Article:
A study on housing trends, released today by the National Association of Home Builders (NAHB) and the MetLife Mature Market Institute (MMI), finds that members of the baby boomer generation, those born in the post-world War II era, are deciding to stay put the rest of their days. But this environment may be shifting, the report notes. MMI says baby boomer movements, or lack thereof, are likely to reverberate greatly in the housing market. “The baby boomers’ influence on housing choices has been profound, and will have a huge impact on trends in housing for the mature market as that age group continues to move toward retirement,” says Sandra Timmerman, director of the MetLife Mature Market Institute. “Some findings, such as the tendency for buyers in 55+ communities to continue to work in greater numbers and for longer periods of time, show us that this group is redefining the traditional notion of retirement to suit their lifestyle choices.” Most Baby Boomers, like their parents, are choosing to “age in place,” but more than 1.2m households are more daring and choose to move to communities designed to meet their needs, according to data compiled by the two firms. Baby Boomers today represent nearly one-quarter of the America population. The research showed that while most 55+ consumers prefer to stay in their current home as they age, an increasing number (3% compared to 2.2% in 2001) will opt for an age-restricted community designed to attract “active adults” with a heavy emphasis on lifestyle. The analysis also confirmed that while most consumers were generally happy with their current homes, residents of age-restricted active-adult communities had the highest satisfaction rates. The research noted that those who were residents of multifamily dwellings often sought less expensive homes. Of the Baby Boomers who are close to the traditional retirement age of 65, many are not yet planning to retire, are looking for a community close to their place of employment, or one that allows them to transition into a work-from-home situation. The number of people who chose a community close to work increased from 11.4% in 2001 to 16.6% in 2007. And while there is increasing interest in age-restricted housing among mature adults, the number of units being built has decreased with the downturn in the economy. Not coincidentally, sales of new homes for active adults have fallen off as interested buyers either cannot sell their current homes, or simply decide to wait for a more stable market.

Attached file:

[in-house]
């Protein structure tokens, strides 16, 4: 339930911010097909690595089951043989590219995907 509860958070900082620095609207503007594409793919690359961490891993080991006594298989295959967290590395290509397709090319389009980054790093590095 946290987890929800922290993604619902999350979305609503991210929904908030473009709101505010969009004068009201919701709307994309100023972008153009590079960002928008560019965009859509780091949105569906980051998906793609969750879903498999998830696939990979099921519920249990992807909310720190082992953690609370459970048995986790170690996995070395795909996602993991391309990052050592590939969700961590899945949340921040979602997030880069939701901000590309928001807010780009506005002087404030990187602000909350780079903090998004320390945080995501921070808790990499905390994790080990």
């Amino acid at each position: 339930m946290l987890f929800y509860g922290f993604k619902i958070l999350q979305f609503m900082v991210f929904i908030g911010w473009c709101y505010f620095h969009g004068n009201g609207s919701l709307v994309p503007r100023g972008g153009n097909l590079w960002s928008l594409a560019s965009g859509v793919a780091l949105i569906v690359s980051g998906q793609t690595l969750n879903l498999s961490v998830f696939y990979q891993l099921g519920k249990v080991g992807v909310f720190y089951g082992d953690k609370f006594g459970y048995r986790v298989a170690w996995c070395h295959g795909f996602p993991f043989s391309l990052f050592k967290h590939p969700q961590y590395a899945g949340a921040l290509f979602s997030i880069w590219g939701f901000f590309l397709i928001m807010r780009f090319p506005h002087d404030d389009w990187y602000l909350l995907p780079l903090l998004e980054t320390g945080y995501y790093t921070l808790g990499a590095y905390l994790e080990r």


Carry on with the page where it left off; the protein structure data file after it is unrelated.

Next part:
About the Author
Jacob Gaffney is formerly Editor-in-Chief of HousingWire and HousingWire.com. He previously covered securitization for Reuters and Source Media in London before returning to the United States in 2009. While in Europe for nearly a decade, he covered bank loans and the high yield market, in addition to commercial paper, student loan, auto and credit card space(s). At HousingWire, he began focusing his journalism on all aspects of the housing and mortgage markets.